Side Hustle Series: Freelance Writing

Side hustles are a great way to earn some extra cash to help you speed up your path to financial independence (FI). We’ve shared a list of great side hustle ideas here, but we wanted to feature some particular side hustle stories to inspire you to earn some extra cash, too.

Today, we’re delving into the freelance writing side hustle. This side hustle is particularly popular among bloggers, but anyone can be a freelance writer. Today, I’ll share my story about how I got started with my freelance writing side hustle and what it’s turned into.

How I got started freelance writing

Freelance writing wasn’t my first side hustle. My first major side hustle was actually personal finance blogging. However, without starting my personal finance blog, there is no way I’d be a freelance writer today.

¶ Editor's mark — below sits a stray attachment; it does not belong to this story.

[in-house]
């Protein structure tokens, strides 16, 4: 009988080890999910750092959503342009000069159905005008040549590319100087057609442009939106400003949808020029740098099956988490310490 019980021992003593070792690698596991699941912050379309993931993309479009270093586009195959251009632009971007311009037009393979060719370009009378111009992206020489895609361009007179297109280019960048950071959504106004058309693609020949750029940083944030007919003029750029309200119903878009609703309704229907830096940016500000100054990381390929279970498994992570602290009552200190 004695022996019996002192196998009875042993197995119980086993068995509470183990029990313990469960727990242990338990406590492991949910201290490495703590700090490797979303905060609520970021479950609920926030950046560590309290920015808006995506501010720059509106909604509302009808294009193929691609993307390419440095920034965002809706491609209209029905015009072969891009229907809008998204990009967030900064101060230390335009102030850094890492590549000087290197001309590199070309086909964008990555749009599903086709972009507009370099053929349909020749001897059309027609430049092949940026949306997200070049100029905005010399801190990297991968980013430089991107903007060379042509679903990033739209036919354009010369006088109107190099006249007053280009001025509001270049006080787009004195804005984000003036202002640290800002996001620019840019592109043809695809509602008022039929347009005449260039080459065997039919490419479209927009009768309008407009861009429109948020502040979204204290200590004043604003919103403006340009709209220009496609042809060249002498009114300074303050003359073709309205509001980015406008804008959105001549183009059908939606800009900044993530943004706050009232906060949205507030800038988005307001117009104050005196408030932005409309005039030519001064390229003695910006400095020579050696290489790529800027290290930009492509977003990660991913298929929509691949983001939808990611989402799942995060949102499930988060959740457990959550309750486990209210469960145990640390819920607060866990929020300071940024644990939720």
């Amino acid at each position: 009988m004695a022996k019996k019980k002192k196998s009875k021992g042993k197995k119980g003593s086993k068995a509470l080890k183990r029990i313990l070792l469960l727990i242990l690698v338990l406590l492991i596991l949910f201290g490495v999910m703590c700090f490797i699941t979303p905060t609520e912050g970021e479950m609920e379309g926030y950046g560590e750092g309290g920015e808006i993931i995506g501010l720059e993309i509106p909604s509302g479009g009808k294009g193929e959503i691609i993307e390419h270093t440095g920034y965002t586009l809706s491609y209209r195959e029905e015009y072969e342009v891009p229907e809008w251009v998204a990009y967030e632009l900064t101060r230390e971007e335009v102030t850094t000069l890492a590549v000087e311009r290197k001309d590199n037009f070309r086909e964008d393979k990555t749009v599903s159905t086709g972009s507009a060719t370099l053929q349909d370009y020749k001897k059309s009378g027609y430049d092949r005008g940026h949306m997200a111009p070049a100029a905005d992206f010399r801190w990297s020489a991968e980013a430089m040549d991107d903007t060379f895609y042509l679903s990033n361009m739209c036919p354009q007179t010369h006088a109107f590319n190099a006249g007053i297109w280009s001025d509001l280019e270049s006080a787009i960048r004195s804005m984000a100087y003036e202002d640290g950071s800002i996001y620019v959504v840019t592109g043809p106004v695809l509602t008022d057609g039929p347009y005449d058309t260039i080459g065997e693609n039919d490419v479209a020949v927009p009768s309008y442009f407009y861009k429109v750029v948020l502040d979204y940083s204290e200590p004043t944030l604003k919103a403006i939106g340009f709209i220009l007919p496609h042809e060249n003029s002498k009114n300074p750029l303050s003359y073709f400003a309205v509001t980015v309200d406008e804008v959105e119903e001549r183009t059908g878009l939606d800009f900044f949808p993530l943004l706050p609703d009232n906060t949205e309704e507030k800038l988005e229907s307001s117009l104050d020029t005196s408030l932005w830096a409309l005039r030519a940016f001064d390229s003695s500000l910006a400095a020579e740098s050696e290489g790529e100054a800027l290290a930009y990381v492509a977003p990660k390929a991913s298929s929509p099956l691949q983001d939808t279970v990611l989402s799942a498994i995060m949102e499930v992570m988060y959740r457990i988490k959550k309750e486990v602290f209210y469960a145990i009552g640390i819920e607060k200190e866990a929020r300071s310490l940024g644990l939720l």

My freelance writing side hustle was a complete accident. One day, an editor at a corporate blog happened to visit my personal finance blog. She liked what she saw and sent me an email to see if I would write for their blog for pay.

I had seen other bloggers freelance write for other blogs besides their own, but I never understood why. However, when I was offered $60 per blog post to write for the corporate blog, I finally understood. Freelance writing paid good money and it was a way to diversify my side hustle income.

I said yes and started writing for the corporate blog on a weekly basis. Eventually, other corporate blogs and personal blogs started reaching out to me to see if I’d be interested in writing for them, too. While I never intended to be a freelance writer, I wasn’t one to turn down some extra side hustle income, either.

How I’ve grown my freelance writing business

Over the months and years after I landed my first freelance writing client, clients have come and gone. In the beginning, I only accepted freelance writing proposals when people asked me to write for them. After all, I wasn’t looking to be a freelance writer. I wanted to be a full-time blogger. However, as I got serious about diversifying my income, I started looking for new freelance writing positions.